I made a deal with a friend this summer.This friend read a good amount of romance novels, and much to my chagrin I forgot myself and said something offhandedly disparaging- which was promptly answered with 'Have you ever read one?'To which I had to say 'No.'So she suggested that I do so, and then tell her what I thought.And. Um... I found this one at the library book sale and paid fifty cents for it. And I thought... hmm, time travel, could be good... Read it pencil in hand, marking it up like a maniac, a habit I developed in AP Language and Composition last year. What follows is the exact text of the e-mail I sent my friend, based on the marks I made a I read. Chock full of shameless spoilers, just so you know.Okay. The book I bought contained two novels, 'Time Was' and 'Times Change'. They center on a pair of brothers, Caleb and Jacob Hornblower, from the twenty-third century who travel back to our time and meet a pair of sisters, Liberty and Sunny Stone. No prizes for guessing what happens next.I'll consider each novel from three perspectives, and then when I've finished with both I'll draw conclusions based on the two of them.The perspectives are as follows:Science Fiction. One of the reasons I chose this book instead of one of the others was the time travel; I find it a particularly intriguing subtheme of scifi in general and was curious to see how someone who wasn't a science fiction novelist by trade would handle it. So this will be my evaluation of plausibility of the time travel mechanism and what details of the twenty third century we are given, as well as the culture shock both brothers experience when they arrive in our present day.Feminism. I can't help it; I see every book through this lens. However, it's particularly relevant to this because romance novels are often criticized for being antifeminist or misogynistic. So this perspective will be my breakdown of the gender roles presented, the power dynamic of the relationships, and anything particularly praiseworthy or glaringly bad that relates to how characters of each gender are treated.Narrative. Simply put, how's the writing? The plot, the pacing, the dialogue, the word choice? That analysis will be in this section.Book One: Time Was.Back-of-book blurb: "He was stranded in the present, but time traveler Caleb Hornblower's biggest predicament wasn't returning to the 23rd century... it was leaving behind beguilingly innocent Liberty Stone, who'd shown him a love more powerful than Time Was."Spoilerific Summary: Caleb crash-lands his ship in the mountains of Oregon during a rainstorm- and Libby is watching from the front porch of her family's cabin. She drives out, because she thinks it's a plane crash, to see if there are any survivors; all she finds is Caleb on the side of the road. Naturally, she brings him back to the cabin and tends his wounds. There's a good deal of awkwardness as he tries to figure out where he is, and shock when the realization hits. Because they're both obscenely good looking, a situation which could have stayed awkward for a long time turns romantic, what with her showing him a little about our time and caring for his wounds. Sex ensues, which (this isn't clear) is either Libby's first time or the first time she's really enjoyed it; either way, the emotional complication deepens. Then there's tension about his leaving to return to his time; he fixes up his spaceship and gets it to figure out how to make a return trip, but doesn't want to leave her, etcetera. Libby's parents show up for some cringeworthy scenes, including one in which Caleb grabs her mom's butt, and then leave them alone after deciding that their little girl can take care of herself. Launch day arrives, Libby watches the ship take off from the same porch where she watched it crash... and Caleb comes running up. Good news! He set the ship on autopilot; it can return to the 23rd century without him! He can stay with her forever! How does one become a pilot in these primitive times?Analysis-Science Fiction: Could have been better, could have been worse. Roberts clearly knows she's out of her depth as far as spaceships go, so she keeps things vague- instead of talking about specific controls, for instance, in the first chapter, she mentions 'the instrument panel'. Instead of specific voice warnings, as appear on other ships in science fiction (Serenity's Cantonese life support failure message, etc) there are 'warning bells'. This is fine. For someone who has no chance of writing decent 'hard science fiction', IE SF in which all the details have lengthy scientific explanations, this is a good option.But let's talk about the glimpses of future society we get. Caleb comes on to Libby almost as soon as he regains conciousness, which aside from being gross suggests that sexual mores have changed a lot in two hundred years. He also doesn't seem to understand why being naked around a complete stranger is a problem- "Because it seemed important to her, Cal tugged on the sweats." This presents a bizarre picture of a future society, to say the least. And one of the biggest and most important companies? The inanely-named Herbal Delight, a tea company founded by Libby's father. FULL STOP. Tea company. One of 'the ten biggest and most powerful companies on Earth and its colonies'? Yeah right. Even if it does make organic fuel, that coincidence is way too convenient. Setting aside the fact that from the things he mentions or thinks- about wood being super rare, natural cotton being expensive, etc- there shouldn't be enough resources to support a major organic fuel market, unless they're growing the ingredients in some kind of artificial system like hydroponics. And at that point, you have to wonder if that even constitutes organic anymore.For the next item, let's consult the book for a quote-"In another hundred years we'll probably have robots that will stack the dishes inside themselves and sterilize them.""More like a hundred and fifty."DISHWASHER ROBOTS? Does no one do anything for themselves anymore? And the fact that clearly her guess at how they would generally work was spot on, because all he corrected was the time, not the mechanism. Again, unlikely coincidence.Now I come to the part where we find out how the heck Cal got here. Now, wait for it, wait for it... he skimmed the edge of a black hole. Um, yes, let me repeat that one: BLACK HOLE. AKA enormous superdense ball of matter with such gravitational pull it draws in light and will literally pull anything else that it gets ahold of out into one-atom-thick spaghetti. Created by the collapse of a SUPERNOVA. Detected not because scientists can see it, but because they can observe the effect it has on the planets and stars in its vicinity. And the one he metaphorically stumbles onto? Wasn't on the charts. "It had just been there, and his ship had been dragged toward it." YEAH RIGHT. HE WAS FLYING A 'ROUTINE ROUTE' BETWEEN MARS AND EARTH AND DIVERTED TO AVOID A METEOR SHOWER. He would not have left the solar system. And there are no black holes in the solar system or in our immediate area. I think we'd notice being atom-spaghettiized. Even if it wasn't in the solar system- because I'll admit, we know Mars was one end of the run but we don't know the other- any spacegoing society is going to know the locations of every major interstellar travel hazard for lightyears around the actual routes and colonies. In short, this is total bull. It's also the second-most annoying thing I found in this book.Feminism- This part starts with the back cover blurb. Yup, you read that right. The back cover blurb, and here's why: The men travel. The women are in stasis. The men come to them, and this to me resonates strongly of a male-dominance pattern. It doesn't play out this way, but it insinuates 'man goes off to work and exciting things, woman stays and tends house'. So that's the first thing.But I bet you're dying to know what Cal's like, am I right? Well, here you go: he's a sex-crazed, arrogant, misogynistic bastard. His only redeeming moments are when he's talking or thinking about flying, when he shows a love for something other than himself. You want me to prove it? Can do.Page 18, first instance of unwanted advances: "I only see one." Smiling, he reached up to touch her subtly pointed chin. "One beautiful one."Page 21, after they fall down- him on top of her, how convenient: 'And she felt like heaven beneath him.'Page 24, Libby's thinking: 'A ripple of unease ran through her. He'd be strong. When his injuries healed, his body would be as strong as she sensed hsi mind was. And they were alone... as completely alone as any two people could be.'Also Page 24: 'He wasn't used to women backing away from him.'Page 37, when he's poking around in her bedroom: 'She'd said she wasn't matched, yet it was obvious that she wore things to please a man. Apparently she preferred the romance of past eras even when it came to her underwear. Far from comfortable with the ease with which he could picture Libby in this little chocolate-brown swatch with the white lace, he shoved the drawer shut again.'(Because she can't wear underwear like that because she likes it for herself- it's obviously to please a man.)Page 40, when she's helping him back to his bed as he can hardly stand: 'But his arm stayed around her shoulders long enough to keep her close, just close enough to brush his lips over hers.'Page 44, an encounter in the dark when the power goes out in a storm: 'His fingers tightened on her arms, hard enough to make her gasp.'Page 48, Caleb's response when she asks if he's married: "No. It wouldn't be wise for me to want you if I were."Page 49, and this one speaks for itself: "We'll get to know each other tomorrow. Then we'll sleep together."Page 65, also speaks for itself: "I make you nervous." His thumb caressed her knuckles. "It's very stimulating."Also page 65: "Relax," he murmered, and slid his hand up to the back of her neck. "I'm not going to make love with you. I'm only going to kiss you."Panic had her straining away. "No, I don't..."The fingers at the back of her neck shifted, tightened, held firm.'NOTE: This scene continues with her head 'falling back in submission'.Page 88: "I want you, and if I stay near you much longer, I'm going to have you."Page 89: "You can have all the say you like." Taking both her arms, he pulled her against him. "But I'll have something before I go."This time she struggled. It was pride, pride and anger, that had her jerking free. Then his arms came around her, twin vises that clamped her body unerringly to his. She would have sworn at him, but his mouth closed hard over his.It was nothing like the first time. Then he had seduced, persuaded, tempted. Now he posessed, not as if he had the right, but simply taking it. Her muffled protest went unheeded, her struggles ignored.NOTE: This scene continues with the following some paragraphs later: 'And she was in love.'Page 145, post-sex: "Why don't I watch while you fix me a sandwich?"She traced lazy patterns on his chest with her fingertip. "So, male chauvinism survives in the twenty-third century."Page 201: 'In one long, possessive stroke, his hands ran up her body, then down again with no lessening of force. She might have protested. There was something here that frightened her, that left her weak- not meltingly, but with an open-ended vulnerability that made her struggle to find her feet again. There was no gentleness here, nor was there the sense of urgent desire he had once shown her. Instead, the kiss was like a punishment, and a brutally effective one.'Page 203: 'He couldn't stand it- the thought of someone else touching her, kissing her. Undressing her.'Page 214: "Do you think that every emotion a man has toward a woman is gentle, kind, loving?"Further page 214: "Maybe it's time I taught you the rest."Page 214-215: "Think of this. Whenever anyone else touches you, tomorrow, ten years from tomorrow, you'll wish it was me. I'll see to it."With his words still hanging in the air, he pulled her to the bed.'So there are the solid examples. I'm sure you can see what bugs me about Cal from these, but I have to elaborate a little bit more: his critical flaw, the one that makes him utterly unlikeable in my eyes, is that at more than one point he threatens, insinuates, or attempts to rape Libby. This is the woman he's supposedly going to love forever. Now, I doubt this point needs belaboring, but RAPE IS WRONG. Utterly, completely, horribly wrong. Under no circumstances, under no emotional duress, is it acceptable or explicable. Under no circumstances is it an act grown out of true love. It comes from a disregard of the rights of the other person, a belief that in some way their choices are not their right, that the rapist is justified in causing pain mental and physical. Thus, at the point that any so-called 'love interest' behaves in any way like a rapist, he- or she- becomes abhorrent. Can it be handled in a way that doesn't ruin the book? Yes. I can even name one manipulative bitch of a character who I actually liked a lot, because the author accepted that her treatment of sexual partners was a deep flaw and treated it as such, making it a part of her character and the way she related to other people. The author never condoned this woman's behavior, and indeed built a lot of sympathy for the victim by showing the poor man's emotional fragility and utter terror of his tormentor. And that's the other thing- it's just plain creepy if someone who is the victim or almost-victim of a rape or almost-rape forgives the perpetrator. An encounter like this should set off big, red warning lights and a siren. Maybe a voice-over that yells, 'BAD HUMAN BEING, RUN LIKE HELL THE OTHER DIRECTION'. Not 'And she was in love'. That is not an appropriate reaction on Libby's part, nor is it an appropriate handling of the situation on Nora Roberts' part. Showing relationships where one partner is afraid of the other as normal, or even as extraordinary 'timeless loves', is sick and harmful. This is one of the flaws of Twilight, as well, but I'm not getting into that.A few more things: The use of the word 'submission'. This word is a big red flag. The idea that any part of a relationship should involve one member- and make no mistake, it's almost always the female- submitting to the other is ridiculous. That suggests inequality in the relationship itself, at which point said relationship is no longer healthy. Unless Caleb 'submitted' to Libby at one point- which he never did- there is no equality.Initiation of sex. This was handled rather better than some of the other things. Libby actually demands sex at more than one point, and though it's hard to tell, may do so more than Caleb. Like all things, a perfect balance is the ideal, but rather unlikely; this is better than it would have been if he had been the one making the demands (thus sending the message that sex and sexual pleasure are a man's realm and his right, and a woman is merely a tool to an end).Lampshading. Libby was not as strong as I might have liked, but every now and then she would out and out call Caleb on his sexist bullshit. My favorite: "I did you a favor, and I don't appreciate you insinuating that I should hop into bed with you just because you've- you've got an itch. I don't find it flattering- in fact, I find it very insulting- that you think I'd make love with a perfect stranger just because it's convenient."Monogamy. Let me preface this with the statement that I find nothing wrong with monogamy in a relationship. Personally, I think it's a good idea flat out health-wise, as someone who is monogamous is less likely to contract and spread an STD. And I would probably blow a gasket if I found out a boyfriend of mine had cheated. So my issue isn't with that kind of monogamy, but with something else. Libby explains it best-'She had, even as a child, believed that there would be only one man for her.'Now, is it possible for this to happen and end happily? Of course. Is it common? Not at all. And is this a necessarily healthy attitude? No. First off, scientifically- National Geographic suggests that the feeling we experience as falling in love is actually a chemical/hormonal high our bodies create. An internal drug dose, if you will, that lasts approximately four years. (Coincidentally- or maybe not- guess when most marriages break up? Around the three or four year mark.) Believe that or not, that's your call.Secondly, this attitude is not reflected in Caleb. This is something that bothers me in a lot of books, and in fact in many societal mores. The woman is expected to be a virgin until she marries, for instance- to the point that brides in some Islamic cultures will have (once would have had? Not sure if it still happens...) surgery (don't ask me to explain this because it's gross) so that their husband thinks they're 'pure'. But there's no such expectation of a man. It helps that there's no way to tell if a man is a virgin or not (or maybe there is, but hell if I'm going to ask someone about this). My point is this: The fairy-tale 'my Prince Charming will come and sweep me off my feet and we'll live happily ever after' isn't a problem if the man is just as determined to love one woman in his entire life. So I suppose my problem with this is not the exclusivity Libby idolizes but the double standard.Narrative: Formulaic and not outstanding, but I've read worse. There was a clear central conflict present through the entir ebook, if under the surface at first. Caleb's reactions to the modern world were well handled, and his fish-out-of-water state was somewhat plausible. Dialogue wasn't outstanding, but it wasn't awkward or jarring, and I could mostly imagine real people saying these things. I still don't like the pacing of the romance itself; I would have preferred to see a little more development, but if it were done to my satisfaction it would be too long for a good section of Roberts' target audience, so I can let that slide. The only thing that really needed more development was their emotional connection, as it seemed to be more pure horniness than anything else. There weren't many character details given at all,, actaully, so there's no wonder there was little emotional connection- again, it reminded me of Twilight, though it did better than that at least. Caleb's a pilot, former military, who's flight-crazy, and that's all we know about his personal interests and passions. Libby is an anthropologist, likes Casablanca, was raised by hippie parents, and that's mostly what we get about her. Her parents showed up, but they seemed to be a plot device- intended mostly, by my watch, to talk with Libby and Caleb and have them demonstrate through their words that they love each other. Oh yeah, and talk about the importance of love and free sex, and have some of their own. There may possibly be a plot point for the next book in the fact that Libby's mother is pregnant again, but I have no way to know that yet.Final note: Caleb's last name really annoyed me. Especially when he was referred to at one point as 'Captain Hornblower'. I don't know if you've heard of them, but there's a very famous series of naval novels set in the Napoleonic War era whose main character is Horatio Hornblower. I haven't read them myself, but every time someone mentioned Caleb's full name that was all I could think of. There have got to be other things he could have been called. (Continued in comments)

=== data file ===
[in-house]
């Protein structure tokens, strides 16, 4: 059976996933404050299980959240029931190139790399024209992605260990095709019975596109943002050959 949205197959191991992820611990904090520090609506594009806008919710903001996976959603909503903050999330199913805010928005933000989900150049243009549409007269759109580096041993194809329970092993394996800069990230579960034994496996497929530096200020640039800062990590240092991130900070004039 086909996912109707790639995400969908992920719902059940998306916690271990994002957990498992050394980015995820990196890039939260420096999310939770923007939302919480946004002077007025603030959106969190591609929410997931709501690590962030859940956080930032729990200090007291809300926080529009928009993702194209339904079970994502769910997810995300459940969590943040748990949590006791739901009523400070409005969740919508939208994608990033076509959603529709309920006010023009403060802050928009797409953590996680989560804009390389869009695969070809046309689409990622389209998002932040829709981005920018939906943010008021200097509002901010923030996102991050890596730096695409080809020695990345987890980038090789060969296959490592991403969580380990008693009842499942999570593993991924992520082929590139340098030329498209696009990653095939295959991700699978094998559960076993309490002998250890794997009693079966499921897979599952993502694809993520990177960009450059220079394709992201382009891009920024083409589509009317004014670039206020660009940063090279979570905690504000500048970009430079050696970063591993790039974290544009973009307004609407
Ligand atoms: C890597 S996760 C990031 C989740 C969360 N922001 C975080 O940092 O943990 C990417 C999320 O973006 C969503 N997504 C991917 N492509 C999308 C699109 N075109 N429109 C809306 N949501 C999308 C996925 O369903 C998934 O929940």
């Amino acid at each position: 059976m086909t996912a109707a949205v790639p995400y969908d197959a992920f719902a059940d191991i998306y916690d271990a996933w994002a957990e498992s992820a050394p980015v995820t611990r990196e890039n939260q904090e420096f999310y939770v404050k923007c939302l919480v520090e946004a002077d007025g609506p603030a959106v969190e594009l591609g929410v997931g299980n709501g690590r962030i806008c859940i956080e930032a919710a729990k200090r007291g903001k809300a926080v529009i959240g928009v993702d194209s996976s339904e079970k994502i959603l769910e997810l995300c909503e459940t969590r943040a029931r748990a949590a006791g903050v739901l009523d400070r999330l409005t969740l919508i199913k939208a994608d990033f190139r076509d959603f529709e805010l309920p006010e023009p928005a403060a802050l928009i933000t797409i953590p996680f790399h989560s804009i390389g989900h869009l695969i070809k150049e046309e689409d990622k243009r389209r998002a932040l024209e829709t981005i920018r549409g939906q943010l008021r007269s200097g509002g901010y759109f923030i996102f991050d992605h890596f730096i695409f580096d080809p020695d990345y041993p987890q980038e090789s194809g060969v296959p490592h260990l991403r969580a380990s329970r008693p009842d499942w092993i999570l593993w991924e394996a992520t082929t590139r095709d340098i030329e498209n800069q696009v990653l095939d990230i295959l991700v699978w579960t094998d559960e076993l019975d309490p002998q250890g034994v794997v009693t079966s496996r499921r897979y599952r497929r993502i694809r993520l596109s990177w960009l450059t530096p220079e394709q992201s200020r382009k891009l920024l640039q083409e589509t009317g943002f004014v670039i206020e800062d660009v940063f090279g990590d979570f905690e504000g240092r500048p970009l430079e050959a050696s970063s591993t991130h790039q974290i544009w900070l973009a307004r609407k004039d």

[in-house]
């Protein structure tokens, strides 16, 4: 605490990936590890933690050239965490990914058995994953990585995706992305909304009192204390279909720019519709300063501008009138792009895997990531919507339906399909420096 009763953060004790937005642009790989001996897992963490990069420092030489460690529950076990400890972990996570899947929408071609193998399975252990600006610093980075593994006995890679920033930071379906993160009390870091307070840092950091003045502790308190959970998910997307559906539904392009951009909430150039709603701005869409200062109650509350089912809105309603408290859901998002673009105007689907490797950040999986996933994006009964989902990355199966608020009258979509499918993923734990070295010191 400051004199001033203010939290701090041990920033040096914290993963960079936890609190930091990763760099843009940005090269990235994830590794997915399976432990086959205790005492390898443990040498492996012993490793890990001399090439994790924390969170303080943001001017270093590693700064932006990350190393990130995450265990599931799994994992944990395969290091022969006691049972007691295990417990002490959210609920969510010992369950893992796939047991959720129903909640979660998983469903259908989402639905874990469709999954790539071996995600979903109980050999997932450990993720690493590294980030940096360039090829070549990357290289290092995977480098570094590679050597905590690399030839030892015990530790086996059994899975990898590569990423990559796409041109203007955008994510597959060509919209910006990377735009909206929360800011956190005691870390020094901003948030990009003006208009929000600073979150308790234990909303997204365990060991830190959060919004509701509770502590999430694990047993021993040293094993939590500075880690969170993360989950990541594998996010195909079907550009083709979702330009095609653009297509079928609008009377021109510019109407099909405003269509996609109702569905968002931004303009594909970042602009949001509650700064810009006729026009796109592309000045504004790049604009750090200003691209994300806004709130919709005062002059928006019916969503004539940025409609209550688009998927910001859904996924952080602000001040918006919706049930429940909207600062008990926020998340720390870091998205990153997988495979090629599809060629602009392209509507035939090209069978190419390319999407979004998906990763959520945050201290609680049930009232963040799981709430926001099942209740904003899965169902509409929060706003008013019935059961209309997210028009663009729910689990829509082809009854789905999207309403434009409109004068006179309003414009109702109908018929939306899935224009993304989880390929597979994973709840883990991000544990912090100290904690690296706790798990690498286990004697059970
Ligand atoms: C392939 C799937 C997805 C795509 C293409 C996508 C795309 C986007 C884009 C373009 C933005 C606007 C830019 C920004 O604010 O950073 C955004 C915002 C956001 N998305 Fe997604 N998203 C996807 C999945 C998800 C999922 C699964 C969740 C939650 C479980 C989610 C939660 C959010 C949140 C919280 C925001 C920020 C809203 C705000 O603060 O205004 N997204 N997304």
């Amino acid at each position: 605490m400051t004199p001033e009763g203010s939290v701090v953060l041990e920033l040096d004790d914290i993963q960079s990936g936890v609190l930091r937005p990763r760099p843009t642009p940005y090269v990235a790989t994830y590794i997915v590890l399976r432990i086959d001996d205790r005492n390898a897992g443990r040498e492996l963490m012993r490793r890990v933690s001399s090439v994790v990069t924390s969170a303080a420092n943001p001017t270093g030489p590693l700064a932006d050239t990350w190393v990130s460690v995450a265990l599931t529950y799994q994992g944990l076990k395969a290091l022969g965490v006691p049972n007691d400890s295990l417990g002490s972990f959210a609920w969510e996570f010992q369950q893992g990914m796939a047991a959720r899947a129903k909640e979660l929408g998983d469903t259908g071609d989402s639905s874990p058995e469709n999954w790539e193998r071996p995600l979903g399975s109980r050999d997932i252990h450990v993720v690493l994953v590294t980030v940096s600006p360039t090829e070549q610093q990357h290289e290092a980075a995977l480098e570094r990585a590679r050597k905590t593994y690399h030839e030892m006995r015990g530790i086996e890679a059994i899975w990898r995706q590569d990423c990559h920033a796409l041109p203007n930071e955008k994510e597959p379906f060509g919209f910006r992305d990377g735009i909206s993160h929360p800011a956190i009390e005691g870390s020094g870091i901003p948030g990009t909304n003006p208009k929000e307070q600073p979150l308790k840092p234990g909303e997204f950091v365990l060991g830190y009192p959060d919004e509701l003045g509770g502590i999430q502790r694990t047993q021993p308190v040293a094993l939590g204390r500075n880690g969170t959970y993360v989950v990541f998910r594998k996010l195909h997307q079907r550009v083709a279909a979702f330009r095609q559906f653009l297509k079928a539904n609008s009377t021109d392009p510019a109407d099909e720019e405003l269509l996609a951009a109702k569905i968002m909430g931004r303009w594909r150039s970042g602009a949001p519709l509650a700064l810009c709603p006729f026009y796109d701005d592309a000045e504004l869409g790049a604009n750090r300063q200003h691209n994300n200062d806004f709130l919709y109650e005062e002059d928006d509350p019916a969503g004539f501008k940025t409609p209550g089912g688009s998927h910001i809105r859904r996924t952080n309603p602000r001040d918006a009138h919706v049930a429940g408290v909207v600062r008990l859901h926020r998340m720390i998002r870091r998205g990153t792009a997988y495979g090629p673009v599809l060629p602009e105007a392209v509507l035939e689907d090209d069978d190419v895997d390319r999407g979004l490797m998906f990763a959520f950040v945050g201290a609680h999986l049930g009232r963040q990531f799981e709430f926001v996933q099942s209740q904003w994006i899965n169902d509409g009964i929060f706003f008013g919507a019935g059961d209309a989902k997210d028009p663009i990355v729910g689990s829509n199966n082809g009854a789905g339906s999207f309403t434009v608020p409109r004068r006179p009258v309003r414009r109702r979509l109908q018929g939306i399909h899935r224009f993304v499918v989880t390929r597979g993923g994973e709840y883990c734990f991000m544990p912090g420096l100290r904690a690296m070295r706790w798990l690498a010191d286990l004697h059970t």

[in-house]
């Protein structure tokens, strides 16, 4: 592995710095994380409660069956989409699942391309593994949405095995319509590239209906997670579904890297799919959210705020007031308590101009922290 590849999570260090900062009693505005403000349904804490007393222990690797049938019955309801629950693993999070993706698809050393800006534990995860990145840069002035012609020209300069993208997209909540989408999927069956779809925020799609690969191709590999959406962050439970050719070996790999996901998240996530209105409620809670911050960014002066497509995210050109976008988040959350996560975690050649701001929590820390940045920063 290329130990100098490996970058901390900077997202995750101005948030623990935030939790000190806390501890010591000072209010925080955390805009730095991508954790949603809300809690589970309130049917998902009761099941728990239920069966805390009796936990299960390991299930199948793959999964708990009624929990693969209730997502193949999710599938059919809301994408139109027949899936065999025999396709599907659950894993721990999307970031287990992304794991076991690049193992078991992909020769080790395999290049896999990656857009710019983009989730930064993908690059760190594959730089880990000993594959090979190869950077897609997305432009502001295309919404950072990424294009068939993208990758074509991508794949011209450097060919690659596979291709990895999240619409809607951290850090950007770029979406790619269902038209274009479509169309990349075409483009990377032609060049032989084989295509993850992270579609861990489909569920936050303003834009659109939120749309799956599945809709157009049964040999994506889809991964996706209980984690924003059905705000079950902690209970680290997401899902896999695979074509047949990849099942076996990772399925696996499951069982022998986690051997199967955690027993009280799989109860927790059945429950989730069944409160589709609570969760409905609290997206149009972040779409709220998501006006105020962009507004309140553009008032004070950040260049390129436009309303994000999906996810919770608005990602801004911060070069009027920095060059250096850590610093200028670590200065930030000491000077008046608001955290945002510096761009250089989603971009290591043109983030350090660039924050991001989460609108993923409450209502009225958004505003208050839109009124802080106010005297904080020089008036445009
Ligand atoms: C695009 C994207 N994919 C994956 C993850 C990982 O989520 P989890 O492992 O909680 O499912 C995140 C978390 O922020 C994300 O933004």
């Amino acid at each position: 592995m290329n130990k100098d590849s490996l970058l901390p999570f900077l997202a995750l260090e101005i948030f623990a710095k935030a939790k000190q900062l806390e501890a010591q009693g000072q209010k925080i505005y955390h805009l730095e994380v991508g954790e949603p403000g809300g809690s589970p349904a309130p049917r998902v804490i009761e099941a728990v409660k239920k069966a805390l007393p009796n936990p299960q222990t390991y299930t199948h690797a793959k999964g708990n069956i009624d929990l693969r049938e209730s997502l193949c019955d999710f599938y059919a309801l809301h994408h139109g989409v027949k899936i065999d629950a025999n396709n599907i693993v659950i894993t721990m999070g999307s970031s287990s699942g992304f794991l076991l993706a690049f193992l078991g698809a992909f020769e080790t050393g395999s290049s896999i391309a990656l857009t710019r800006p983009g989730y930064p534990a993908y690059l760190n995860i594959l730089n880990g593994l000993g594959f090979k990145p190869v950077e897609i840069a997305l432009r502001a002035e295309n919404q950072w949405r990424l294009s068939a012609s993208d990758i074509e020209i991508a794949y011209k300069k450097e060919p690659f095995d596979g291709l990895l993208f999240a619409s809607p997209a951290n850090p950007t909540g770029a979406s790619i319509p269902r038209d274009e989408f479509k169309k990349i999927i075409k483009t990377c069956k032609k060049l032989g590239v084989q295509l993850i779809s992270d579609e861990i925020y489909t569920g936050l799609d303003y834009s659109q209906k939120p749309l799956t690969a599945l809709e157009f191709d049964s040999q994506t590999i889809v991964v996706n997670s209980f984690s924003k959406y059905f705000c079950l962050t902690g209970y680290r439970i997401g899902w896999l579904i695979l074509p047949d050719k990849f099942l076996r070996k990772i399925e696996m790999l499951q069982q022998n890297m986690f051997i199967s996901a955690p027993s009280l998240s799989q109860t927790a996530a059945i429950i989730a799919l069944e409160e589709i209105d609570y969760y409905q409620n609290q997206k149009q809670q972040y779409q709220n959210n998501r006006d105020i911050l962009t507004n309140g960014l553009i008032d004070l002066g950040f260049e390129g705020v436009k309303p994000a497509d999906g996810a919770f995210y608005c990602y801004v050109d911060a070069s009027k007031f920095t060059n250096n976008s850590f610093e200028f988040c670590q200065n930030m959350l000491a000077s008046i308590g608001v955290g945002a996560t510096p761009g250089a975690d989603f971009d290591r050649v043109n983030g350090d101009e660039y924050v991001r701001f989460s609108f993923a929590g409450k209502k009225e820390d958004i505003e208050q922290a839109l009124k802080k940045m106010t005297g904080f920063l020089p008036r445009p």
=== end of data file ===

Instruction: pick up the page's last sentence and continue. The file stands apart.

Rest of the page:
• Casey